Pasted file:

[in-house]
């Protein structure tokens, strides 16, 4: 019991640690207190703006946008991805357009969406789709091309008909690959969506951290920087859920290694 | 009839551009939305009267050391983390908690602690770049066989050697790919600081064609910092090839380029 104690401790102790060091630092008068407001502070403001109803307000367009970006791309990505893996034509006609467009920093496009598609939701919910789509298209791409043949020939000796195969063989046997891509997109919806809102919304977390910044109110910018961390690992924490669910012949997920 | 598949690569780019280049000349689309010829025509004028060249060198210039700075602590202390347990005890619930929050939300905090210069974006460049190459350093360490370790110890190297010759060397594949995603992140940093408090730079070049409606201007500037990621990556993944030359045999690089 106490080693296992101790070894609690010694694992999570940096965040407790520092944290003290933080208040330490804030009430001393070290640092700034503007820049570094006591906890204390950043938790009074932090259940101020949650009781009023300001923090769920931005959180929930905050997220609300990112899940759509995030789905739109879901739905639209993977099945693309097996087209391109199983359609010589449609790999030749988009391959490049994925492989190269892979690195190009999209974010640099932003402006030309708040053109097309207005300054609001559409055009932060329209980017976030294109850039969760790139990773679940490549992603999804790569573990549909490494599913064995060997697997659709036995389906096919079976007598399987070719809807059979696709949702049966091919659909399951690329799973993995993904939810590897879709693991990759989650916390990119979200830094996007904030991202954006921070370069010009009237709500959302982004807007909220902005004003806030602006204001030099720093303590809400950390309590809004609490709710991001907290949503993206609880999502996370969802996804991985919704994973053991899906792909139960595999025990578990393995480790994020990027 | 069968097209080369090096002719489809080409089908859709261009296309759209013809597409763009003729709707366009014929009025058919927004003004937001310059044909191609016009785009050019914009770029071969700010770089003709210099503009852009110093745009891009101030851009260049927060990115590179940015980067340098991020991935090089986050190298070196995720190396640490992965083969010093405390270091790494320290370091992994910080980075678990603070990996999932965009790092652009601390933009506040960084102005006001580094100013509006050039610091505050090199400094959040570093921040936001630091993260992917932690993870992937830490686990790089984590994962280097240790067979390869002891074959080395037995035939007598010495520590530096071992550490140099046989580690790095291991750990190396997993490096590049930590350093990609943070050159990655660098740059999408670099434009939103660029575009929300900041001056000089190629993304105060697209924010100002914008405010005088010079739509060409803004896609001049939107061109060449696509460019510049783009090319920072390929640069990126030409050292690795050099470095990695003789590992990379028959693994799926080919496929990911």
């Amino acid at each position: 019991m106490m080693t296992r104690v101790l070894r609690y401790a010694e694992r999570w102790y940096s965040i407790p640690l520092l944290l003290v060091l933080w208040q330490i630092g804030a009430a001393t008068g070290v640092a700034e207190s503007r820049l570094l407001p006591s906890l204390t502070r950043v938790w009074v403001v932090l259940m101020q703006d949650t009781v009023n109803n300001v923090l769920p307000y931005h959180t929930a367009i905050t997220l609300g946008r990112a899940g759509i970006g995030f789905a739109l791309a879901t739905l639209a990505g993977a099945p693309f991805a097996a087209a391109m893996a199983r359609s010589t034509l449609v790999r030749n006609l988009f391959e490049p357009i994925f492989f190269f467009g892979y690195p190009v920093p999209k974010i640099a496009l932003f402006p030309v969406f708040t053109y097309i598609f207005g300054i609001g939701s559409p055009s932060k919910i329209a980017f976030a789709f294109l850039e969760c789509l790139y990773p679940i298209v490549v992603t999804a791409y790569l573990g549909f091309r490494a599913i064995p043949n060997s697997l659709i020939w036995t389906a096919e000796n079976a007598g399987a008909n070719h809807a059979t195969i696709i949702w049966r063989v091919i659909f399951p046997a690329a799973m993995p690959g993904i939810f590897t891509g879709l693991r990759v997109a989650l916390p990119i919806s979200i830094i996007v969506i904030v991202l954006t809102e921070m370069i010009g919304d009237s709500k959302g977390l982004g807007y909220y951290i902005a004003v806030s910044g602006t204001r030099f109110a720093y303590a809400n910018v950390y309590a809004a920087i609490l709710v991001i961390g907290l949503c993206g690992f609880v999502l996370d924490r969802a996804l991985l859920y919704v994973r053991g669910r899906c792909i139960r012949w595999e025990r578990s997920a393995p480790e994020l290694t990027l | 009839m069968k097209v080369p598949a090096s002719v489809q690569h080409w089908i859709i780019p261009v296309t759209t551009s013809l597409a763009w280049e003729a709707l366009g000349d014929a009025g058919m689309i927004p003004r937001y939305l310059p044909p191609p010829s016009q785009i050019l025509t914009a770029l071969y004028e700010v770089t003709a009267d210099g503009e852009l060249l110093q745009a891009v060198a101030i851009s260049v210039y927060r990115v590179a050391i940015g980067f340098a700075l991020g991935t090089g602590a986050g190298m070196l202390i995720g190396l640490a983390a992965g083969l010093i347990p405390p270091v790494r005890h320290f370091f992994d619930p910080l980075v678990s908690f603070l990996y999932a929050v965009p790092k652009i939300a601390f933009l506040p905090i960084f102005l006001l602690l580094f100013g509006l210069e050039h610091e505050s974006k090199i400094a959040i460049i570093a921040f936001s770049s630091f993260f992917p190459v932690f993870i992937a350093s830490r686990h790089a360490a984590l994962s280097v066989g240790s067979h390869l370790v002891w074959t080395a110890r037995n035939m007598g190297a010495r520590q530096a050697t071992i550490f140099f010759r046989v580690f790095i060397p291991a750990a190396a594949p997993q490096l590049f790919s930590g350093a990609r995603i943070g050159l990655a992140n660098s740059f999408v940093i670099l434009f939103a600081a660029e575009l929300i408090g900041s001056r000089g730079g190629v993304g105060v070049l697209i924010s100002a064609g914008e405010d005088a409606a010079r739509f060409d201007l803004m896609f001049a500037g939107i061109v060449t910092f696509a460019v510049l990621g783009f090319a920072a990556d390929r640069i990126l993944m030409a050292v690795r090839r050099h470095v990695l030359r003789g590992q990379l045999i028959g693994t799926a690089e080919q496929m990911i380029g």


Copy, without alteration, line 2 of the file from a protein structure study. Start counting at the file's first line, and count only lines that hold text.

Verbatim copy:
């Protein structure tokens, strides 16, 4: 019991640690207190703006946008991805357009969406789709091309008909690959969506951290920087859920290694 | 009839551009939305009267050391983390908690602690770049066989050697790919600081064609910092090839380029 104690401790102790060091630092008068407001502070403001109803307000367009970006791309990505893996034509006609467009920093496009598609939701919910789509298209791409043949020939000796195969063989046997891509997109919806809102919304977390910044109110910018961390690992924490669910012949997920 | 598949690569780019280049000349689309010829025509004028060249060198210039700075602590202390347990005890619930929050939300905090210069974006460049190459350093360490370790110890190297010759060397594949995603992140940093408090730079070049409606201007500037990621990556993944030359045999690089 106490080693296992101790070894609690010694694992999570940096965040407790520092944290003290933080208040330490804030009430001393070290640092700034503007820049570094006591906890204390950043938790009074932090259940101020949650009781009023300001923090769920931005959180929930905050997220609300990112899940759509995030789905739109879901739905639209993977099945693309097996087209391109199983359609010589449609790999030749988009391959490049994925492989190269892979690195190009999209974010640099932003402006030309708040053109097309207005300054609001559409055009932060329209980017976030294109850039969760790139990773679940490549992603999804790569573990549909490494599913064995060997697997659709036995389906096919079976007598399987070719809807059979696709949702049966091919659909399951690329799973993995993904939810590897879709693991990759989650916390990119979200830094996007904030991202954006921070370069010009009237709500959302982004807007909220902005004003806030602006204001030099720093303590809400950390309590809004609490709710991001907290949503993206609880999502996370969802996804991985919704994973053991899906792909139960595999025990578990393995480790994020990027 | 069968097209080369090096002719489809080409089908859709261009296309759209013809597409763009003729709707366009014929009025058919927004003004937001310059044909191609016009785009050019914009770029071969700010770089003709210099503009852009110093745009891009101030851009260049927060990115590179940015980067340098991020991935090089986050190298070196995720190396640490992965083969010093405390270091790494320290370091992994910080980075678990603070990996999932965009790092652009601390933009506040960084102005006001580094100013509006050039610091505050090199400094959040570093921040936001630091993260992917932690993870992937830490686990790089984590994962280097240790067979390869002891074959080395037995035939007598010495520590530096071992550490140099046989580690790095291991750990190396997993490096590049930590350093990609943070050159990655660098740059999408670099434009939103660029575009929300900041001056000089190629993304105060697209924010100002914008405010005088010079739509060409803004896609001049939107061109060449696509460019510049783009090319920072390929640069990126030409050292690795050099470095990695003789590992990379028959693994799926080919496929990911």